When the Grateful Dead opened their Fourth of July show with one of my favorite tunes, I couldn’t help but think of our divided city.
“Shakedown Street” a musical tale of the hidden vitality — lingering remnants of joy — you can find even in the most downtrodden parts of town if you dare to look.
“Nothin’ shakin’ on Shakedown Street. Used to be the heart of town,” we all sang along. “Don’t tell me this town ain’t got no heart. You just gotta poke around.”
In the hours leading up to that moment, I encountered a series of random acts of kindness with friendly strangers while meandering through the parkland and parking lots surrounding Soldier Field — the southernmost gateway to the best of Chicago.
At the souvenir stand, a cute couple from Bakersfield, Calif., braved the merch table to order me a poster I had my eye on, sparing their new Chicago pal the gentle crush of the patchouli-scented crowd.
In the late afternoon sun atop the parking deck, a computer genius offered two wondering strangers a couple cold ones — and intriguing chat — for no reason at all.
And at any moment, if you desired a high-five or a gentle hug from a stranger it was yours — no questions, no funny looks.
Sure there were a few bad apples who found their way into cuffs. Police arrested one person for marijuana possession, two people for drinking on the public way, four people for possession of a controlled substance, six people for trespassing.
But overall, the mass of pot-smoking, tie-dye T-shirt wearing Deadheads who descended on Chicago brought with them a positive vibe powerful enough to distract me from the harsh truth of what Independence Day has become in forgotten parts of our town — a holiday weekend blood bath.
The Grateful Dead’s jam-band distraction lasted only as long the band played, the long strange Metra trip home, some sweet dreams and, for a few lucky pals, a final Grateful Dead farewell show at Soldier Field.
By Monday, reality had set in, again.
Over the holiday weekend in parts of Chicago out-of-town hippies probably didn’t visit, more than 48 people were shot and wounded, seven fatally — that’s just during a 54-hour stretch reported by police.
In all, that is two fewer shooting victims than the July 4 holiday weekend last year, police said.
Somewhere, there’s probably a city bureaucrat who silently believes that’s a minor victory for our police department, but it’s not.
What people should see in those easy-to-compare police shooting statistics that make such sensational headlines is that it’s time to stop measuring the effectiveness of our police department solely by increase or decrease in shootings compared to previous years.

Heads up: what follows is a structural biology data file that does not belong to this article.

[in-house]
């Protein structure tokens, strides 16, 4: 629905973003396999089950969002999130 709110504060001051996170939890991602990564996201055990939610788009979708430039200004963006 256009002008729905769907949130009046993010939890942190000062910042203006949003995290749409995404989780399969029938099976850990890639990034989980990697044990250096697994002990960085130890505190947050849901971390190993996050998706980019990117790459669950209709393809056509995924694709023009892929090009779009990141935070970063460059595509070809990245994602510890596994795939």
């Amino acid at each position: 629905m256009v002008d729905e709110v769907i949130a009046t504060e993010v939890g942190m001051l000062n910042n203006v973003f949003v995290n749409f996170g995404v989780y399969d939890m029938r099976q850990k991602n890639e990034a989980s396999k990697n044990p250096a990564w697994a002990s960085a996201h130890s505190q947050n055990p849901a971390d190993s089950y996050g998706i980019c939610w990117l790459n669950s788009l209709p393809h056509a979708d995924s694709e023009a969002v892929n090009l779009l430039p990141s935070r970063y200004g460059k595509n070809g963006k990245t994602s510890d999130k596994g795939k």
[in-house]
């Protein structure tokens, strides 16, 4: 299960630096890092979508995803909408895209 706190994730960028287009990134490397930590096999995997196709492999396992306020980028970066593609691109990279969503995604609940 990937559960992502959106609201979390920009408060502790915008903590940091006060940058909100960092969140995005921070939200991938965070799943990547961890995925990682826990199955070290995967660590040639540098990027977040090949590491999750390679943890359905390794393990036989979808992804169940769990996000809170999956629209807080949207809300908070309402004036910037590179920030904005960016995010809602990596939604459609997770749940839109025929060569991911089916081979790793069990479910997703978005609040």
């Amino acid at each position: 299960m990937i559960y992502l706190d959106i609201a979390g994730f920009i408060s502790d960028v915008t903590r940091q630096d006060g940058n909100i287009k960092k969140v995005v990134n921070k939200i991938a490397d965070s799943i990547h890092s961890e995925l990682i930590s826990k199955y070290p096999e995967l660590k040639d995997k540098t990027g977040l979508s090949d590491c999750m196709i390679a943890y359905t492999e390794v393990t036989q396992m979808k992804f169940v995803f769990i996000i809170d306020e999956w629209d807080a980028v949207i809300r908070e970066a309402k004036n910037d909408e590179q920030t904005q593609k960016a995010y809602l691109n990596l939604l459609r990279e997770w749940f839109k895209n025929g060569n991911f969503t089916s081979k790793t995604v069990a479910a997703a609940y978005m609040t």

And the only way to make Chicago a safer place to live is to catch and convict the shooters who terrorize the parts of Chicago that visitors — and wealthy natives who know better — fear to tread.
But that isn’t happening in Chicago.
It’s common knowledge on the street that even if you shoot-and-injure someone, there’s an excellent chance you’ll avoid jail — and get the chance to shoot again.
Consider this: In 2012, gunmen who shot and wounded someone got away without criminal charges 94 percent of the time.
And that was even worse than the 91.5 percent of shooters who escaped charges in 2011, according to a DNAinfo.com analysis of police data.
Why stop shooting if there’s only a 6 percent chance of getting caught?
It’s no secret the No. 1 reason shooters don’t get charged, convicted and sent away to prison is the ridiculous, cowardly and pervasive “no-snitch” code of silence on the street.
This bloody weekend reminds us of that, again.
Just before midnight Saturday, a stray bullet meant for an alleged high-ranking gang member, Antonio Brown, struck and killed the man’s son, 7-year-old Amari Brown, near Humboldt Park, police say.
And Antonio Brown — who has been arrested 45 times for crimes ranging from gun possession to burglary — has refused to cooperate with police to help catch his own son’s killer, Police Supt. Garry McCarthy said.
Let me repeat: A man won’t cooperate with police even to catch his own son’s killer.
That’s the no-snitch culture — a shoot ‘em up Bizarro World where some people revere silence and street vengeance above all else — that exists in the part of Chicago that people increasingly refer to as “Chiraq.”
The rough neighborhood where little Amari was murdered and the glorious lakefront stage where the Grateful Dead played a musical farewell to fans are only eight miles apart.
But they might as well be two totally different worlds.
After Sunday’s show at Soldier Field — in the heart of glimmering, wealthy Chicago — Grateful Dead percussionist Mickey Hart offered fans some great advice before saying goodbye.
“The feeling we have here — remember it, take it home and do some good with it,” he said. ”I’ll leave you with this: Please, be kind.”
Under much different circumstances, there’s a universal truth in that message — one that I hope reaches someone who witnessed a shooting this weekend in the forsaken parts of Chicago overwhelmed by so much violence, poverty, desperation and fear.
Because that feeling you have after seeing an innocent child get shot and killed right before your eyes — you should remember it, take it home with you and let it inspire you to do the right thing.
I’ll leave you with this: Please, speak up.
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